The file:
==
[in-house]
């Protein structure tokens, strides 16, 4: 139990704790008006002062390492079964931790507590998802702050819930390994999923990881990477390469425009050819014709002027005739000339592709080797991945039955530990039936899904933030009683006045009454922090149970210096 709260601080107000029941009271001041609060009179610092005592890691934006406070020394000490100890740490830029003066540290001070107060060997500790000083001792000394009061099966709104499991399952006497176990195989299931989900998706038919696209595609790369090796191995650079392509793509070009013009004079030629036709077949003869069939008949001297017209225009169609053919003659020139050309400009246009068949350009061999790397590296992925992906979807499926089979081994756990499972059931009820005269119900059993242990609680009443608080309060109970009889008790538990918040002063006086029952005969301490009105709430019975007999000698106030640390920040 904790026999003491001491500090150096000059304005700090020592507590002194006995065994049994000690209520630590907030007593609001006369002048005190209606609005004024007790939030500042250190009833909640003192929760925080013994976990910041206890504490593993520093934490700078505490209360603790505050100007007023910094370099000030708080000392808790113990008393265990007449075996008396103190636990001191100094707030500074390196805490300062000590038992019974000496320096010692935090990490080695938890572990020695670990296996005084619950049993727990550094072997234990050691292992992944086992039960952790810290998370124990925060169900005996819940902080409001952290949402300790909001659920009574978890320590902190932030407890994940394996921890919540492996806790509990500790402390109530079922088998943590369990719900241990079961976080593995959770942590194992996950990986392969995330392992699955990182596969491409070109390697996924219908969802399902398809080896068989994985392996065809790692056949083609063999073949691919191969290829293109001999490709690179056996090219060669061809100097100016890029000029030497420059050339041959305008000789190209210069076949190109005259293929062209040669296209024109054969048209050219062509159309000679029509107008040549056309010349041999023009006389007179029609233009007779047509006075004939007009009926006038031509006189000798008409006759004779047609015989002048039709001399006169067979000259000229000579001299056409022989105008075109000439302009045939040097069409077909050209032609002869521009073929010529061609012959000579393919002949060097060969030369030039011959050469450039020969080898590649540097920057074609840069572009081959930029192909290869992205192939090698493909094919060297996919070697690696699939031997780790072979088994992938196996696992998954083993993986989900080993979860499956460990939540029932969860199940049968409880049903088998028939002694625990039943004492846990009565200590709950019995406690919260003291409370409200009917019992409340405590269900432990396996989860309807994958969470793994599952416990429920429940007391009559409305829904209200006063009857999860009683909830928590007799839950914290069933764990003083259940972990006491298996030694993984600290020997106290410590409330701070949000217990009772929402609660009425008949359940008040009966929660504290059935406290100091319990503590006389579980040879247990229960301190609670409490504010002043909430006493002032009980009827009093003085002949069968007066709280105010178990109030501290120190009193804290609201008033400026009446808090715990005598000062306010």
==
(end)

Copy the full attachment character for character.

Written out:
[in-house]
């Protein structure tokens, strides 16, 4: 139990704790008006002062390492079964931790507590998802702050819930390994999923990881990477390469425009050819014709002027005739000339592709080797991945039955530990039936899904933030009683006045009454922090149970210096 709260601080107000029941009271001041609060009179610092005592890691934006406070020394000490100890740490830029003066540290001070107060060997500790000083001792000394009061099966709104499991399952006497176990195989299931989900998706038919696209595609790369090796191995650079392509793509070009013009004079030629036709077949003869069939008949001297017209225009169609053919003659020139050309400009246009068949350009061999790397590296992925992906979807499926089979081994756990499972059931009820005269119900059993242990609680009443608080309060109970009889008790538990918040002063006086029952005969301490009105709430019975007999000698106030640390920040 904790026999003491001491500090150096000059304005700090020592507590002194006995065994049994000690209520630590907030007593609001006369002048005190209606609005004024007790939030500042250190009833909640003192929760925080013994976990910041206890504490593993520093934490700078505490209360603790505050100007007023910094370099000030708080000392808790113990008393265990007449075996008396103190636990001191100094707030500074390196805490300062000590038992019974000496320096010692935090990490080695938890572990020695670990296996005084619950049993727990550094072997234990050691292992992944086992039960952790810290998370124990925060169900005996819940902080409001952290949402300790909001659920009574978890320590902190932030407890994940394996921890919540492996806790509990500790402390109530079922088998943590369990719900241990079961976080593995959770942590194992996950990986392969995330392992699955990182596969491409070109390697996924219908969802399902398809080896068989994985392996065809790692056949083609063999073949691919191969290829293109001999490709690179056996090219060669061809100097100016890029000029030497420059050339041959305008000789190209210069076949190109005259293929062209040669296209024109054969048209050219062509159309000679029509107008040549056309010349041999023009006389007179029609233009007779047509006075004939007009009926006038031509006189000798008409006759004779047609015989002048039709001399006169067979000259000229000579001299056409022989105008075109000439302009045939040097069409077909050209032609002869521009073929010529061609012959000579393919002949060097060969030369030039011959050469450039020969080898590649540097920057074609840069572009081959930029192909290869992205192939090698493909094919060297996919070697690696699939031997780790072979088994992938196996696992998954083993993986989900080993979860499956460990939540029932969860199940049968409880049903088998028939002694625990039943004492846990009565200590709950019995406690919260003291409370409200009917019992409340405590269900432990396996989860309807994958969470793994599952416990429920429940007391009559409305829904209200006063009857999860009683909830928590007799839950914290069933764990003083259940972990006491298996030694993984600290020997106290410590409330701070949000217990009772929402609660009425008949359940008040009966929660504290059935406290100091319990503590006389579980040879247990229960301190609670409490504010002043909430006493002032009980009827009093003085002949069968007066709280105010178990109030501290120190009193804290609201008033400026009446808090715990005598000062306010």